Nigel starts to count down the added time. He’s just got to “20 seconds left” when, on Oscars day, Harry Kane falls in the box like he’s been hit by an American Sniper under a challenge from Alex Song. Silly of Song to have gone in though, as it wasn't a scoring situation. Referee Jonathan Moss points straight to the spot. Kane strides up to the spot, Adrian saves! But then Harry taps home the rebound and runs to the legions of Chas and Dave lovers. Another piece of luck for Spurs. The whistle blows as soon as we kick-off and the Spurs fans gleefully sing “Two-nil and you fucked it up!” Still, it’s not as if the skies will open and deposit a deluge of rain on us down the Tottenham High Road all the way to Seven Sisters tube — oh, they have.

We retreat to the Faltering Fullback in Finsbury Park for a mournful pint of London Pride as we try to console ourselves that we’d have been happy with a point at the start. The proverbial draw that feels like a loss, particularly after a dodgy substitution from Big Sam. But let’s be clear, this was a fine performance overall, everyone got struck in, we should have won and we have the makings of a good team here. Play like this and the wins will come. COYI.

TEAM RATINGS: Adrian 7; Jenkinson 7, Reid 8, Tomkins 7, Cresswell 8; Noble 8 (Cole 5, Collins 5), Kouyate 8, Song 7, Downing 6; Sakho 8, Valencia 7 (Jarvis 5).

Friday, February 20

From Ron to Sam: Have we ever been completely happy with our manager?

My last post suggesting that we keep hold of Allardyce certainly inspired a lot of debate, both for and against in the 21 comments so far. I'd agree with the critics that Kevin Nolan has had his chance and Allardyce is not being clinical in his selection, and that Downing has to stay at the tip of the diamond. Less so with the idea that BFS reverts to type with Carroll in the side. Big Andy actually played well up until his injury and scored five goals, and was normally played with a second striker. He was always going to get games with Sakho injured.

Generally though, retaining Allardyce guarantees we'll still be in the Premier League for the move to the Olympic Stadium and offers the prospect of becoming a top six side if he matches his record at Bolton. If it ain't broke…

The whole debate got me thinking, have WHU fans ever been completely happy with the manager? Of course some fans have, but never everyone. Post-1966 Ron Greenwood received a lot of stick for failing to win trophies with three World Cup winners. Back in the 1980s I remember some graffiti reading "Lyall - murderer of West Ham" outside the North Bank.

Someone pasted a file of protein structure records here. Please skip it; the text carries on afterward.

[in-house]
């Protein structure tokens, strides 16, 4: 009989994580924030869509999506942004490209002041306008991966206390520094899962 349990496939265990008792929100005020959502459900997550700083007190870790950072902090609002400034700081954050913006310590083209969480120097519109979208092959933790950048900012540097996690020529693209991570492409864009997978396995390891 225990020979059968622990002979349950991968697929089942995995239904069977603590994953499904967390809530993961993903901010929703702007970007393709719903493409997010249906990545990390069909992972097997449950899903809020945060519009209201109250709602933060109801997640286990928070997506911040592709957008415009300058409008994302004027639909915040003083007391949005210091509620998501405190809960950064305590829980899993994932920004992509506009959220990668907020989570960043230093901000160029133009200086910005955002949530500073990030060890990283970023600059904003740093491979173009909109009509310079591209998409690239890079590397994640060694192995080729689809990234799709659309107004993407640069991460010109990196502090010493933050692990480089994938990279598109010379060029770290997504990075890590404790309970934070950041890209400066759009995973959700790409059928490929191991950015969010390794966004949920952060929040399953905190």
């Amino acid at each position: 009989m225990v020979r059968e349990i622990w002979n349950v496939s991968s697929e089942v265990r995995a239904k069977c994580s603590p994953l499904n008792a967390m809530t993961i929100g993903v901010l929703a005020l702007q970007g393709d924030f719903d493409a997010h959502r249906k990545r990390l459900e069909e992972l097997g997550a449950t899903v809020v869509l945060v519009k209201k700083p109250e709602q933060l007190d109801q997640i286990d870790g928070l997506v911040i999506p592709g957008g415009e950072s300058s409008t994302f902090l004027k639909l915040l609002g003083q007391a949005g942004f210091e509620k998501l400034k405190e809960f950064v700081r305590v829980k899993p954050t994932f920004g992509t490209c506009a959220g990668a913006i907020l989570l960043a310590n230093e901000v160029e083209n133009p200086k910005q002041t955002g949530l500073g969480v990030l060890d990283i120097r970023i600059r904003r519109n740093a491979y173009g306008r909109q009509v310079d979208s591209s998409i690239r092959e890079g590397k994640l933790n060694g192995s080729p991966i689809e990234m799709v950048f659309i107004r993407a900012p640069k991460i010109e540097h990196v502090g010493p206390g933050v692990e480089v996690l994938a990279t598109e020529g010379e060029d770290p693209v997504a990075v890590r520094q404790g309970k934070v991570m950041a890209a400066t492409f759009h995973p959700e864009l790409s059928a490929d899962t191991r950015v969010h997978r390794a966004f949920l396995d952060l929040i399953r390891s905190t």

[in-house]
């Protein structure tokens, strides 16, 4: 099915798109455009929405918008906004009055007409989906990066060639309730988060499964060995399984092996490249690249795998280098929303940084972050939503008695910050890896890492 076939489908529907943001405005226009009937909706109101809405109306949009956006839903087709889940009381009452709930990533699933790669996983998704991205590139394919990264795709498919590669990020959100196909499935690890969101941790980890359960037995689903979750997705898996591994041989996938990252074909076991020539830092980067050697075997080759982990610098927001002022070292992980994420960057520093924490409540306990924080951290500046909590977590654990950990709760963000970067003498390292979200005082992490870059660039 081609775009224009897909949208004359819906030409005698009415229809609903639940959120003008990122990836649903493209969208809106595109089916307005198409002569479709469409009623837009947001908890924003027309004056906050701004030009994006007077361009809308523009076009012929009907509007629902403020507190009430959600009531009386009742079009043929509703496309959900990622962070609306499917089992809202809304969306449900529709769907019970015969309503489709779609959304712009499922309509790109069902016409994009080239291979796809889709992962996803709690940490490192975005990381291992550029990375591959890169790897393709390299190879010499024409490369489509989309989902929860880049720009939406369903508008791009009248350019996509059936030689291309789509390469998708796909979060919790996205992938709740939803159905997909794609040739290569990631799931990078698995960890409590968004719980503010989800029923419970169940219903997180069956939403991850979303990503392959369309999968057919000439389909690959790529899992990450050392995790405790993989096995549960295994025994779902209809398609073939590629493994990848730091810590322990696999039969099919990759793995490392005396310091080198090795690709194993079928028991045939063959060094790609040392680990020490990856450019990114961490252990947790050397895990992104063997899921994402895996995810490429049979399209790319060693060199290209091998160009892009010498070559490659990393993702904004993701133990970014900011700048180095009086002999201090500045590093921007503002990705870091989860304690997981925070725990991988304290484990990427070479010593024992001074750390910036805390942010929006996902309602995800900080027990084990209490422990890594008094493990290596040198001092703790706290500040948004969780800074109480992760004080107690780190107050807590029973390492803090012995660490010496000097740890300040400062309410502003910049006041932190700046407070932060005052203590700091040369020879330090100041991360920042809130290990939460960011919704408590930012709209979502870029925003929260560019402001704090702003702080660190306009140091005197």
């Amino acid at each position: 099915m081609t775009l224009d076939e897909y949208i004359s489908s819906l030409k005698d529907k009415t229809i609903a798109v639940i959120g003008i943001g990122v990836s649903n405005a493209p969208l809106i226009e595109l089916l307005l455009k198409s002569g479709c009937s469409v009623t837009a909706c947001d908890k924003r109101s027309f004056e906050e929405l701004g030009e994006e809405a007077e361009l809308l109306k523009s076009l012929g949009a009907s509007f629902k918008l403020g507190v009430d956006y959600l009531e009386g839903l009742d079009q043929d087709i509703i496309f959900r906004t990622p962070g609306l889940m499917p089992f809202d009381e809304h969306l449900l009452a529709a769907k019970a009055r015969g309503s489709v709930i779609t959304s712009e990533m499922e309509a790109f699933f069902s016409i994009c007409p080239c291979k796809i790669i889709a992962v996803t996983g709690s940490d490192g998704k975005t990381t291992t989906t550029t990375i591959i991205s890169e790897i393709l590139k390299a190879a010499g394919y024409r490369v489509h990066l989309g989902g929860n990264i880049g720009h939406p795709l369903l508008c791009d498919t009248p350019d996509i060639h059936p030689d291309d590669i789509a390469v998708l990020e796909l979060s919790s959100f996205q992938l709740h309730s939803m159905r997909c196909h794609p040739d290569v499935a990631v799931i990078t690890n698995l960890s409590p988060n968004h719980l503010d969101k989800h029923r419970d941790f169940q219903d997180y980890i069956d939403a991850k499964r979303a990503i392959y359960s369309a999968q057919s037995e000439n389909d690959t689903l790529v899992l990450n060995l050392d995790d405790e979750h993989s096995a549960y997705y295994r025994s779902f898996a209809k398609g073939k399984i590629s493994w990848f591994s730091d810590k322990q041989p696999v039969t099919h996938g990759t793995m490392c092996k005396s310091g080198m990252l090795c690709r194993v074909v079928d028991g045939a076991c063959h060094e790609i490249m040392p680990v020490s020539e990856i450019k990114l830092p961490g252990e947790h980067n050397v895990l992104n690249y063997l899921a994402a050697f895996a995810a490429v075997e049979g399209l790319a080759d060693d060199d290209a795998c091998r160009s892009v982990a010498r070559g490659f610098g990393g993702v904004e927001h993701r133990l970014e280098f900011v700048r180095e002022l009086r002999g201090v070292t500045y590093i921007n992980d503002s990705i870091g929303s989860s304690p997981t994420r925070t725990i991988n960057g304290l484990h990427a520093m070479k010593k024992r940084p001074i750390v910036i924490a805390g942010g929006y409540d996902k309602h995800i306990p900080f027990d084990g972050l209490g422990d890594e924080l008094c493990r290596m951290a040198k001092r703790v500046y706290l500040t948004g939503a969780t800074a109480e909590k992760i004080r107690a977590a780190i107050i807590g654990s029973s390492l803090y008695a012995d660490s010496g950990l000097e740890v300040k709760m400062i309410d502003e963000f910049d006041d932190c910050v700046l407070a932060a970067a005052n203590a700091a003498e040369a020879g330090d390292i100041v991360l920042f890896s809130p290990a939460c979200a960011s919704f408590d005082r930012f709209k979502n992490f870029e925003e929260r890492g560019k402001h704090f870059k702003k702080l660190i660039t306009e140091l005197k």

Lou Macari had a lot of stick in his six months, although Billy Bonds was too much of a legend to inspire open dissent even after a miserable relegation, though many believed he wasn't managerial material. Harry Redknapp got the club to fifth, but still wasn't liked by some fans and got stick for playing his nephew Big Fat Frank.

After a decent first season Glenn Roeder managed to go down with a set of great players, suffered the ignominy of the "we want a new back four!" chant and sadly had his house attacked by some idiots. Alan Pardew was initially mistrusted for signings like Adam Nowland, but ultimately got his own chant after the 2006 FA Cup Final.

Alan Curbishley masterminded the great escape, but then received grief for boring football and always keeping the team in tenth position. Zola was liked but then abused after a terrible home defeat to Wolves and two seasons of struggle. While Avram Grant was derided by virtually everyone, but loved by Millwall fans

Managers always divide opinion because football is a game of passion. It's like my fellow season-ticket holder Matt and referees — he's yet to see a good one. It wouldn't be the game we love if a sizeable portion of every club's fans didn't think the gaffer was useless.

Thursday, February 19

It would be a mistake to remove Big Sam

A lot of stories have been finding their way into the press claiming that Sam Allardyce is on his way out at West Ham. Yesterday's Daily Mirror ran the story as its back page lead, claiming Big Sam was on the brink of leaving after disputes with David Sullivan, while in the Standard Ken Dyer wrote: "Still though, there is apparent disharmony and the elephant that is Allardyce's future remains firmly in the room." While the Daily Telegraph claimed that West Ham are looking to David Moyes and Slaven Bilic as possible successors. Sullivan and Gold have always said that they review the managerial situation at the end of each season, but with West Ham in the top eight the silence over a new contract is bound to attract speculation.